On the other hand, the coil 41 is wound around the iron core 39 through the spool 40, and the permanent magnet 101 is disposed in the recess portion 43d.  Thus, the electromagnetic block 4 is formed.  Then, the push-in spring 57 is integrated
with the central portion of the lower surface of the movable iron piece 54 and the foot portions 60 of the push-in spring 57 are inserted into the guide grooves 50 of the electromagnetic block 4 while the protruding strip 55 of the movable iron piece 54
is attracted to the lower surface of the permanent magnet 101.  Thus, the movable iron piece 54 is disposed rotatably under the electromagnetic block 4.  In this state, the movable iron piece 54 is off magnetic balance due to the magnetic shield plate 56
pasted to one end portion of the movable iron piece 54.  Accordingly, the movable iron piece 54 rotates clockwise in FIG. 11 in accordance with the attraction of the permanent magnet 101.


Next, the electromagnetic block 4 provided with the movable iron piece 54 and the push-in spring 57 is mounted on the base block 1 mounted with the return springs 100, the movable blocks 3 and the ground plate 2.  The engagement protrusion
portions 49 formed in the guide portions 43a and 43b of the electromagnetic block 4 respectively are engaged with the engagement recess portions 12 of the base block 1 respectively, and the narrow portions 11 are thermally caulked to retain the iron core
39.  Thus, the electromagnetic block 4 is integrated with the base block 1.  As a result, the switching between the opposite end portions (movable contacts) of the movable contact piece 34 and the fixed contacts 7a and 7c or 7b and 7c of the fixed
terminals 6 is located within the recess portion 15 surrounded by the ground plate 2.  The shield pieces 33 extending downward are formed at the side edges of the ground plate 2.  In addition, the air layer 16 is formed partially between the ground plate
2 and the protruding strip portion 14 forming the recess portions 15.  Accordingly, the insulation performance in the contact on/off portion is so high that a high-frequency signal can be transmitted suitably.  In addition, the sides of the area where
the movable block 3 is pressed by the push-in spring 57 due to rotation of the movable iron piece 54 are opened.


In this state, a current is once applied to the coil 41 through the coil terminals 47 so as to excite and demagnetize the electromagnetic block 4.  Then, the condition of a signal conducted between the fixed terminals 6a and 6c or 6b and 6c, that
is, the operating characteristic such as the on-off timing of the contacts or the contact pressure is examined.  Thus, it can be judged whether the movable iron piece 54 rotates suitably or not.  When the operating condition is not suitable, the push-in
spring 57 is deformed for adjustment.  Here, first, the adjustment portion 61 protruding widthwise relatively to the movable iron piece 54 is grasped directly from its sides, and deformed.  When a desired operating condition cannot be obtained by the
adjusting work using the adjustment portion 61, another adjusting work is performed by grasping and deforming the foot portions 60 through the adjusting recess portions 52 formed in the side surfaces of the electromagnetic block 4 to thereby change an
angle of the foot portion 60 with respect to the movable block 34.  Thus, desired operating properties can be obtained surely.


When the adjusting work is completed thus, the base block 1 is covered with the casing 5, and the mating face in the bottom surface of the casing 5 is sealed.  In the sealing work, seal agent may invade the inside.  However, since the seal groove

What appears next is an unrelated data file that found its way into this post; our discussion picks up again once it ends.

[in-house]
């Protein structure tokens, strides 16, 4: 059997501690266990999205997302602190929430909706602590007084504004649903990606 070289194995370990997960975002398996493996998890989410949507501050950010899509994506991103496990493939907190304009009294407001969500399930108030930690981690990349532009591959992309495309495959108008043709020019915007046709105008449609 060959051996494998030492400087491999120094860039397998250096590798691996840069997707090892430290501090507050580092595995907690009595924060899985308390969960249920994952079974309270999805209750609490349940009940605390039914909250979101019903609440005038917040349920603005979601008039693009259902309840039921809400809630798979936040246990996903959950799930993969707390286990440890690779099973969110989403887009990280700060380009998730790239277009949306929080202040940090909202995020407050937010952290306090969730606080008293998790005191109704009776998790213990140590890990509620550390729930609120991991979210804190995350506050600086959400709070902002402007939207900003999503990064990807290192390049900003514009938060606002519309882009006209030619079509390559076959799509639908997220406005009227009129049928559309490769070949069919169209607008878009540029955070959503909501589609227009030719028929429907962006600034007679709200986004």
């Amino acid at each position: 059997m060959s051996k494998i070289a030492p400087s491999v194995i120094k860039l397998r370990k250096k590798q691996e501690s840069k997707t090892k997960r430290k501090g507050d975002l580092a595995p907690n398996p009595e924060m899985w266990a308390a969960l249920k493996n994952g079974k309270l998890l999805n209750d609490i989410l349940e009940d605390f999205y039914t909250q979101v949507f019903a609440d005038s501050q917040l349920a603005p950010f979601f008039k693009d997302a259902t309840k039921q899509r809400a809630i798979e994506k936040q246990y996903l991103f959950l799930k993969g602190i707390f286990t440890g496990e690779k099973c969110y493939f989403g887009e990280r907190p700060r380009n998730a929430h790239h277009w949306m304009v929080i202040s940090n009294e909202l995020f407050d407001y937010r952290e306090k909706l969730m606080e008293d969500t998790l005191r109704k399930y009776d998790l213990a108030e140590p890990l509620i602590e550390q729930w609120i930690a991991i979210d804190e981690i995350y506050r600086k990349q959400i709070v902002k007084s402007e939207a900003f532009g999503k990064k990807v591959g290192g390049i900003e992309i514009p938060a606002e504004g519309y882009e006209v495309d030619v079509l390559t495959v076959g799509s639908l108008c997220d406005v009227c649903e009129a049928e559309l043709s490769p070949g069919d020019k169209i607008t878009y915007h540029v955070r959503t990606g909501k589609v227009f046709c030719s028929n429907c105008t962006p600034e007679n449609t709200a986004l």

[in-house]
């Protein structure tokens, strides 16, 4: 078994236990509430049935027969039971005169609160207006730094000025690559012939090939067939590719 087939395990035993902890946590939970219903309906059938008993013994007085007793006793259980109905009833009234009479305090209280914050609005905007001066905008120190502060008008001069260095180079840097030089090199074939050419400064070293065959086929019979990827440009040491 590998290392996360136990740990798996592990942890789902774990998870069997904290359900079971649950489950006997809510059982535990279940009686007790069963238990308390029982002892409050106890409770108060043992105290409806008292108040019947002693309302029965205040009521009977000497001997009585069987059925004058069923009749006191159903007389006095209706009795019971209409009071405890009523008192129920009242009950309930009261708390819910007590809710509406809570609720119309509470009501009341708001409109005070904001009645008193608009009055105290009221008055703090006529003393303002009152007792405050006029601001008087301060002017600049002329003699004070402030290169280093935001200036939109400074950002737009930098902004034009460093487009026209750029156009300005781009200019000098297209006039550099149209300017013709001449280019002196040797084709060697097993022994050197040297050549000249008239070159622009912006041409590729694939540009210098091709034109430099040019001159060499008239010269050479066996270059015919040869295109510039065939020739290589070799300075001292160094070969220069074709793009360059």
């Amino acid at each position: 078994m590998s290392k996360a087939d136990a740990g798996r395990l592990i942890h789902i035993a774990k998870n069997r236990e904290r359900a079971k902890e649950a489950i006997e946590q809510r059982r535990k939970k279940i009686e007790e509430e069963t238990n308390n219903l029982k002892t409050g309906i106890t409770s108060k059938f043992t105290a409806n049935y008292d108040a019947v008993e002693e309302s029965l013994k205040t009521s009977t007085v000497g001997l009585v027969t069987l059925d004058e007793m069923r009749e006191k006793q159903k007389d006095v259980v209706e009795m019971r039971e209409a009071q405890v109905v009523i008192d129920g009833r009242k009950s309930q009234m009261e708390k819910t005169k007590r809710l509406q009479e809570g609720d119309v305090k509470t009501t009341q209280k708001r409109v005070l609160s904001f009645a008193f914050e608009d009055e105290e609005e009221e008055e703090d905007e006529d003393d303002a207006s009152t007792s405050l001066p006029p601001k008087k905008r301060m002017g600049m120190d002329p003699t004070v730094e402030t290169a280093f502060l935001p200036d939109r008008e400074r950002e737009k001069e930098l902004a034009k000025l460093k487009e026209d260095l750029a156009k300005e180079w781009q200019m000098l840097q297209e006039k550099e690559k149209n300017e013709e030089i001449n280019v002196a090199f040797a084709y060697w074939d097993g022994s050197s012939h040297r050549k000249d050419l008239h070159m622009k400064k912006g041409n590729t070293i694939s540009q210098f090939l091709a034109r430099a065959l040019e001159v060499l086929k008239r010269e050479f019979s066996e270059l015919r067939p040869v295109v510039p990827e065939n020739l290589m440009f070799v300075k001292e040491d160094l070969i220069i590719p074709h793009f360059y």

18 is formed in the base block 1, there is no fear that the seal agent reaches the drive parts of the movable blocks 3, the fixed contact portions 7, or the like.


Next, description will be made on the operation of the high-frequency relay.


The high-frequency relay formed as described above is in use mounted on a printed board (not-shown) having a ground pattern formed therein.  As a result, the contact on-off mechanism can be placed within an area enclosed by the ground plate 2 and
the ground pattern of the printed board.  Thus, the insulation performance can be enhanced further.


The movable iron piece 54 is off magnetic balance due to the magnetic shield plate 56 before a voltage is applied between the coil terminals 47.  Thus, the movable iron piece 54 rotates clockwise around the protruding strip 55 in FIG. 11 in
accordance with the magnetic force of the permanent magnet 101.  Accordingly, one of the movable blocks 3 is pushed down by the pressure portion 62 of the push-in spring 57 so that the opposite end portions (movable contacts) of its movable contact piece
34 are closed on the fixed contacts 7a and 7c respectively.  Thus, continuity is secured between the fixed terminals 6a and 6c.  The other movable block 3 is pushed up by the return spring 100 so that the opposite end portions (movable contacts) of its
movable contact piece 34 are brought into contact with the contact portions 29 of the ground plate 2 (initial position).


Here, when a voltage is applied between the coil terminals 47 so as to excite the electromagnetic block 4, the movable iron piece 54 is attracted thereto in its end portion distant from the iron core 39.  Thus, the movable iron piece 54 rotates
counterclockwise around the protruding strip 55 in FIG. 11.  When the movable iron piece 54 is rotating, the movable iron piece 54 receives only a weak elastic force caused by elastic deformation in the foot portions 60 of the push-in spring 57 fixed to
the lower surface of the movable iron piece 54, particularly in a wide range reaching the bent portions 63 at the tips of the foot portions 60 in contact with the side surfaces forming the guide grooves 50.  Thus, the movable iron piece 54 rotates
smoothly.  With this rotation, the push-in spring 57 pushes down the movable block 3 against the urging force of the return spring 100.  The push-in spring 57 and the return spring 100 are disposed in substantially symmetrical positions with respect to